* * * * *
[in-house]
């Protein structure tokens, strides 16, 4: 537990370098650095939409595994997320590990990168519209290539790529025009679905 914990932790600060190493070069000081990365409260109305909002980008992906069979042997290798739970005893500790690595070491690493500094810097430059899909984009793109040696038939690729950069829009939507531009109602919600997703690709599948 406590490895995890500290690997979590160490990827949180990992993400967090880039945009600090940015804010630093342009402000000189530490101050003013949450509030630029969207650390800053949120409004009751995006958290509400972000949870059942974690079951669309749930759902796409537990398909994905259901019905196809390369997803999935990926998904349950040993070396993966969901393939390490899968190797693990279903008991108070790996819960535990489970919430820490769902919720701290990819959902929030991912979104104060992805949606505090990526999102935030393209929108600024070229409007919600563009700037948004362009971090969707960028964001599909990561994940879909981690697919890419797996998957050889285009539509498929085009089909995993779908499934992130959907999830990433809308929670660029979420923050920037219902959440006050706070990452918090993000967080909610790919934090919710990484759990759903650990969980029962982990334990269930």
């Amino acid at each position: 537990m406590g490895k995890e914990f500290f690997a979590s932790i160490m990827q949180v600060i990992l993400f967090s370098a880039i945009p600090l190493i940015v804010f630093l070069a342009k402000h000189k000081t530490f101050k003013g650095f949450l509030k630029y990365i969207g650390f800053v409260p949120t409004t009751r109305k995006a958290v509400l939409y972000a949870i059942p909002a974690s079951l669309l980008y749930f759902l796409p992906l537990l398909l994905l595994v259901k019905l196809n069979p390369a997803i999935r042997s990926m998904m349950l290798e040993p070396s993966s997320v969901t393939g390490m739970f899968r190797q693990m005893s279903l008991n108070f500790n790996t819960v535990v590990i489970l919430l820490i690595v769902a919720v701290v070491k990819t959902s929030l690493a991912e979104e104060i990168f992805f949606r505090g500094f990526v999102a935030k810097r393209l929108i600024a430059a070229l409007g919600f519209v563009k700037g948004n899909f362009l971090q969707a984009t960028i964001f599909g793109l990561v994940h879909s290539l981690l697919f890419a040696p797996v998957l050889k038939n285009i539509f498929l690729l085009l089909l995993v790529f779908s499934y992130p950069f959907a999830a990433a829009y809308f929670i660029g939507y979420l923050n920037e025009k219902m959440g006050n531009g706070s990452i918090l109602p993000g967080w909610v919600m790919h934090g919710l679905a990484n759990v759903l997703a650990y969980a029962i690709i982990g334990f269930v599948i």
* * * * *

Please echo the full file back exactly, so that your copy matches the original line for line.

[in-house]
């Protein structure tokens, strides 16, 4: 537990370098650095939409595994997320590990990168519209290539790529025009679905 914990932790600060190493070069000081990365409260109305909002980008992906069979042997290798739970005893500790690595070491690493500094810097430059899909984009793109040696038939690729950069829009939507531009109602919600997703690709599948 406590490895995890500290690997979590160490990827949180990992993400967090880039945009600090940015804010630093342009402000000189530490101050003013949450509030630029969207650390800053949120409004009751995006958290509400972000949870059942974690079951669309749930759902796409537990398909994905259901019905196809390369997803999935990926998904349950040993070396993966969901393939390490899968190797693990279903008991108070790996819960535990489970919430820490769902919720701290990819959902929030991912979104104060992805949606505090990526999102935030393209929108600024070229409007919600563009700037948004362009971090969707960028964001599909990561994940879909981690697919890419797996998957050889285009539509498929085009089909995993779908499934992130959907999830990433809308929670660029979420923050920037219902959440006050706070990452918090993000967080909610790919934090919710990484759990759903650990969980029962982990334990269930």
């Amino acid at each position: 537990m406590g490895k995890e914990f500290f690997a979590s932790i160490m990827q949180v600060i990992l993400f967090s370098a880039i945009p600090l190493i940015v804010f630093l070069a342009k402000h000189k000081t530490f101050k003013g650095f949450l509030k630029y990365i969207g650390f800053v409260p949120t409004t009751r109305k995006a958290v509400l939409y972000a949870i059942p909002a974690s079951l669309l980008y749930f759902l796409p992906l537990l398909l994905l595994v259901k019905l196809n069979p390369a997803i999935r042997s990926m998904m349950l290798e040993p070396s993966s997320v969901t393939g390490m739970f899968r190797q693990m005893s279903l008991n108070f500790n790996t819960v535990v590990i489970l919430l820490i690595v769902a919720v701290v070491k990819t959902s929030l690493a991912e979104e104060i990168f992805f949606r505090g500094f990526v999102a935030k810097r393209l929108i600024a430059a070229l409007g919600f519209v563009k700037g948004n899909f362009l971090q969707a984009t960028i964001f599909g793109l990561v994940h879909s290539l981690l697919f890419a040696p797996v998957l050889k038939n285009i539509f498929l690729l085009l089909l995993v790529f779908s499934y992130p950069f959907a999830a990433a829009y809308f929670i660029g939507y979420l923050n920037e025009k219902m959440g006050n531009g706070s990452i918090l109602p993000g967080w909610v919600m790919h934090g919710l679905a990484n759990v759903l997703a650990y969980a029962i690709i982990g334990f269930v599948i």